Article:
Are we insignificant?

I really like Brian Cox’s TV series’ on science, (predominantly cosmology), because he demonstrates wondrous facts about the earth, solar system and universe. I have seen how his shows appeal to a wide variety of people and I think it’s great, in this miserable cynical mystical soap-opera ridden and reality-TV infested culture, that the general public are still fascinated by the physical existence around us. 

It is virtually impossible to describe, and literally impossible to imagine, just how vast the universe is. Approximately 15 billion years since we can say “time” in the manner we understand it, started. Our minds and bodies have evolved to see a slight fraction of the EM spectrum, useful for hunting/gathering on ancient plains, and building things to our scale of observation and interaction. The universe below our perceptual range is almost incomprehensible, but the universe beyond it is perhaps more so. One only has to consider the space between stars, and the staggering and ridiculously huge flight times between them to grasp that, in a very real sense, as much as we might ever learn about the universe, this, this life, this planet, this continent, this house, this job, are all we will ever know.

There are two ways of looking at this. The most common one, and the one I used to hold, is to realise just how tiny human beings are in the cosmos; to look at the age of the universe, and how long it will continue before motion (and therefore time) cease to exist; at the tiny slice of the temporal pie we’ve had on earth; at the enormous power the sun radiates every second and how all the manmade energy ever produced in total, multiplied a million times, wouldn’t come close to the fireball we orbit.

None of this is untrue, but the conclusion, the general feeling that many people take from these facts is: how small am I? How insignificant is the human race? Nothing I do matters. I am nothing in the grand scheme of things. But this line of thinking is unwarranted, because the mind makes a faulty presumption, a presumption based on our cultural value judgements and mindset. A presumption that almost all intellectuals, scientists, idealists and politicians make.  A presumption that is so glaringly false, but only once it’s realised. It is the presumption, or idea, that all values must be values in the eyes of some external grand mover, i.e. someone other than us. But since all of us are just individuals, and none of us (we are told) is the arbiter of value, the actual arbiter of value must be no one.

Another way of looking at it is: if the universe were only 50 years old, would that make you feel less insignificant? If the universe ended outside the orbit of Neptune, would that make you feel less tiny? If every planet in the solar system had humanoid life, would you feel differently about your place in the universe? If all the stars in the universe except our sun died overnight, would your feelings for those you love change?

It’s easy to come up with rhetorical spiel to ease a lonely mind. It’s harder to actually believe it. But you should believe it, because there is no “grand scheme of things”. There is no god who gives your life meaning; who sees a phenomenal universe and yet chooses to value your little life; there is something far more relevant in play: you, who in all the mindless universe of matter, energy, waves, dust, rocks, and empty space – who can do what (for all intents and purposes) no other thing could do a few hundred thousand years ago: think. Think, judge, choose, create, love. Only a being capable of valuing can value. The question is not: what value is your life to the universe? The question can only be: what, in this universe, is of value to your life? Ten trillion trillion stars in ten trillion trillion galaxies, or the man or woman you love? The majesty of Saturn’s rings, ethereal dark matter, stupendous space-time defying singularities, or your family, your career, your passions, your goals?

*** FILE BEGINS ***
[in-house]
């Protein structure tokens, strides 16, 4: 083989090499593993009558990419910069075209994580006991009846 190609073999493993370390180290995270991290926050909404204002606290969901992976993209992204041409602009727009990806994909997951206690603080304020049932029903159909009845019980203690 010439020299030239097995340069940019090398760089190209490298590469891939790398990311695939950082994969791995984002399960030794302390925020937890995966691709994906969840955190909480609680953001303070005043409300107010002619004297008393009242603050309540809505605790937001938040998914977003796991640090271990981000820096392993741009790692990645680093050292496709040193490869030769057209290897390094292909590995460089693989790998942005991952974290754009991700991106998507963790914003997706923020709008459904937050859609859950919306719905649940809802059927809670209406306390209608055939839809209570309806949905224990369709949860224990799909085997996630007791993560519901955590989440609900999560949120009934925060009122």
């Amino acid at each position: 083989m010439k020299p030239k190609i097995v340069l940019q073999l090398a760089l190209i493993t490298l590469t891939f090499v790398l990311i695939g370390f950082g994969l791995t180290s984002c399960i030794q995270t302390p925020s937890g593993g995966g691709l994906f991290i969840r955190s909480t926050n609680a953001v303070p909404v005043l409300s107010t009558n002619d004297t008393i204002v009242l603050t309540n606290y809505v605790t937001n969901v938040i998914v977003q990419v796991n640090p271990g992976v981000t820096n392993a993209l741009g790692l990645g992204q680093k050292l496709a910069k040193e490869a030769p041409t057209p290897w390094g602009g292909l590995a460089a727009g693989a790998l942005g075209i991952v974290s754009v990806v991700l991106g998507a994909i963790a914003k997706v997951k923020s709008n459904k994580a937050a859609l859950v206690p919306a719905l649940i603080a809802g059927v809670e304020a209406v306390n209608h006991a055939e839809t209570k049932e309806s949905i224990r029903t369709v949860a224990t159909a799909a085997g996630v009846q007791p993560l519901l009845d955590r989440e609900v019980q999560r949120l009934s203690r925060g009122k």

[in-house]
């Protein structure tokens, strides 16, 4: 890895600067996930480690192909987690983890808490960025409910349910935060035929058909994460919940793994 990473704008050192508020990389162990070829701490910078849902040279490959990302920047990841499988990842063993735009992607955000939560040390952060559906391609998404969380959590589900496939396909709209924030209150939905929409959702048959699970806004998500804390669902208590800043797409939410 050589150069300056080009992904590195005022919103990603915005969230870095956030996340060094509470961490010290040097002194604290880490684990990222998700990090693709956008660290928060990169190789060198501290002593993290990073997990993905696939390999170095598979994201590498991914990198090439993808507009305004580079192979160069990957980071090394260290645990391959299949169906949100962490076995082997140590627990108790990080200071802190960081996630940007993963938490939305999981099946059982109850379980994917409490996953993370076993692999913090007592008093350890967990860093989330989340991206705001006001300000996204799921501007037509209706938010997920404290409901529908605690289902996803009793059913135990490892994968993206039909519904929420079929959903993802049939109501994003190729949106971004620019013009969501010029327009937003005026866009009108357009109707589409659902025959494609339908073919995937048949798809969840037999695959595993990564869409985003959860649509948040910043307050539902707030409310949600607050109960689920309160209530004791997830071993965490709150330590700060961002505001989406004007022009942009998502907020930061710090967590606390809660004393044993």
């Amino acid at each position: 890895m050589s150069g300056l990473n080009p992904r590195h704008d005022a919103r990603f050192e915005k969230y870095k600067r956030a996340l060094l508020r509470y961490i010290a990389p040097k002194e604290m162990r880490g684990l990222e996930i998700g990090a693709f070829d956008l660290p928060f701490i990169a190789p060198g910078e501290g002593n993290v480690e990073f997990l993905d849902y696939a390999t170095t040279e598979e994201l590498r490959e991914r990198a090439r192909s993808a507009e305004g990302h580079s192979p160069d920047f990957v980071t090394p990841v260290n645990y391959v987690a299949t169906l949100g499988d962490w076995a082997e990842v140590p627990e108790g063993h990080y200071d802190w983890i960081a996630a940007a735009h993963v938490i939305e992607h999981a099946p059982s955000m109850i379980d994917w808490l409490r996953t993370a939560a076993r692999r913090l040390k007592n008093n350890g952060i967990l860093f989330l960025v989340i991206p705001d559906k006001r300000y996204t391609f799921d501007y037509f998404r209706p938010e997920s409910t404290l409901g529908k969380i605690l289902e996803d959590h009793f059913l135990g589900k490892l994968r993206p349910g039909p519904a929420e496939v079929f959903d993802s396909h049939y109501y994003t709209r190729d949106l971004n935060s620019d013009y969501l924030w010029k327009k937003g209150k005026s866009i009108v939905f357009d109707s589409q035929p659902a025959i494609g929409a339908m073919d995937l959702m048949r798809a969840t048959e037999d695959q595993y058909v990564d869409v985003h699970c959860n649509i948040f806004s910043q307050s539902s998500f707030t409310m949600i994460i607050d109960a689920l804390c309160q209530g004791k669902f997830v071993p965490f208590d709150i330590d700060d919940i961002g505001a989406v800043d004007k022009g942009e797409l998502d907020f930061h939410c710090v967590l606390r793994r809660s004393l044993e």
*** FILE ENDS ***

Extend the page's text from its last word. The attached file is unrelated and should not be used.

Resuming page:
“All of this has happened before, and all of this will happen again” is an oft-quoted line in one science-fiction show. In cosmology it is very true: all of this has happened before, and all will happen again. Stars were created, exploded, and died, long before ours came into being. The death of stars begets new stars, and planets.  And if stars are ten a penny, or a dime a dozen, we couldn’t print enough money for them all. This cycle has continued for billions of years, and it will continue for trillions more. “And in all of that, and perhaps more, only one of each of us.*

If a nebula, or ringed-body, or sunrise, or sunset, or night-sky smattered with stars – purposeless conglomerations of matter and energy – are beautiful, how much more so the chosen free conscious acts of humanity? The invention of the wheel, the discovery of electricity, the constitution of the United States, art, poetry, trade, and the source of them all, love?

The next time you find yourself contemplating humanity’s, or your own worth in unnecessarily humble terms, consider: “insignificant” – to whom? “Small” – compared to whom? “Worthless” – to whom? “Nothing we do matters” – matters to whom?

Life is what makes values possible. And for all we know, we’re the only rational life in existence. This means, the only values in existence are mine and yours. So we cannot be “valueless” transient specs of dust in this universe – far from it. In a very real sense of the word; the only meaningful use of the word, we are the most valuable things in existence. So the stars will go on burning long after you’ve died. The difference is: stars will never know any differently.


Aliens exist, but you shouldn’t care

Do you believe in aliens?